Heart History

Recently I discovered the Stanford University article titled A History of the Heart while browsing online. It fascinates me that the story of human heart is documented throughout history.

The article discusses the history of writings and illustrations of the heart from the fourth century B.C. through the seventeenth century A.D. It describes work done by fourth century B.C. philosopher Aristotle, who declared the heart the center of life energy in the body. In the centuries that followed, the heart was known to be the body organ that produced heat and served feeling, attracting, and thinking functions.  

daVinciDrawingOfTheHeart2CitedThe story continues by observing that study of the heart focused more on its physical nature when anatomical science flourished in the 15th century Renaissance era. Leonardo da Vinci created fascinating drawings that applied physics and engineering principles to the heart and its function. One is included here.

The article goes on to describe the work of 17th century English physician William Harvey, who decided the role of the heart is to move blood throughout the body. It also reminds us that the heart has a metaphysical history, too. Throughout centuries, it has been deemed the source of human emotion—fear, anger, passion, sadness, and other strong feelings.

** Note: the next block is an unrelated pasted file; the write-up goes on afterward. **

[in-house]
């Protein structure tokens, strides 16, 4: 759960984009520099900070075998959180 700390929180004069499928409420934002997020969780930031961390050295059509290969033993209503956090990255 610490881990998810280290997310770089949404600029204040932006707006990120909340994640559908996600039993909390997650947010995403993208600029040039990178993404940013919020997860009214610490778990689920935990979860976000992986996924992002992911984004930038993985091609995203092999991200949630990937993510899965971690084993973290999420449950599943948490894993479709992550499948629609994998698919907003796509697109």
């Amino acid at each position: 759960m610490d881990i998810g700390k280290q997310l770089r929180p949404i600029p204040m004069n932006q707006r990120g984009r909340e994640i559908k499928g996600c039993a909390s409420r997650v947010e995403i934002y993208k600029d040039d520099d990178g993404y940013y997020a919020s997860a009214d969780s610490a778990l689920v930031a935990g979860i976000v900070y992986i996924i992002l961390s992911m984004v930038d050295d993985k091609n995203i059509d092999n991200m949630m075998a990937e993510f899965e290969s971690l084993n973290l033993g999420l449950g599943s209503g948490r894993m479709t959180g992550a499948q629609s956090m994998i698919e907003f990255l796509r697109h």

Everyone has physical and emotional heart history. In my early adult years, I remember hearing the cliche about not having fully lived unless my heart had been broken. I don’t know if that’s required for a full life. I do know that heartbreak can move me and my heart into the same space—where “we” feel each powerful beat and second. Please share something you know about heart history.

RedHeartClosingSymbol Susan

4 thoughts on “Heart History

  1. Ms. Maggie September 30, 2015 / 7:56 pm

    Only my children can make me feel heart break fully; they have hard things happen to them and my breath leaves my body and I feel heaviness in my heart area. And now that they are adults, it does not change…


  2. SusanU October 1, 2015 / 9:46 am

    Thank you, Ms. Maggie. That is so true. No one could have said it better!


  3. BarbaraA October 1, 2015 / 7:54 pm

    The Stanford article was illustrated with such interesting drawings, they could almost could have entitled the work: A History of the Heart in Art. Thanks for the link!


  4. SusanU October 1, 2015 / 8:25 pm

    Thank you for your comment. The heart is a work of art in motion, isn’t it!


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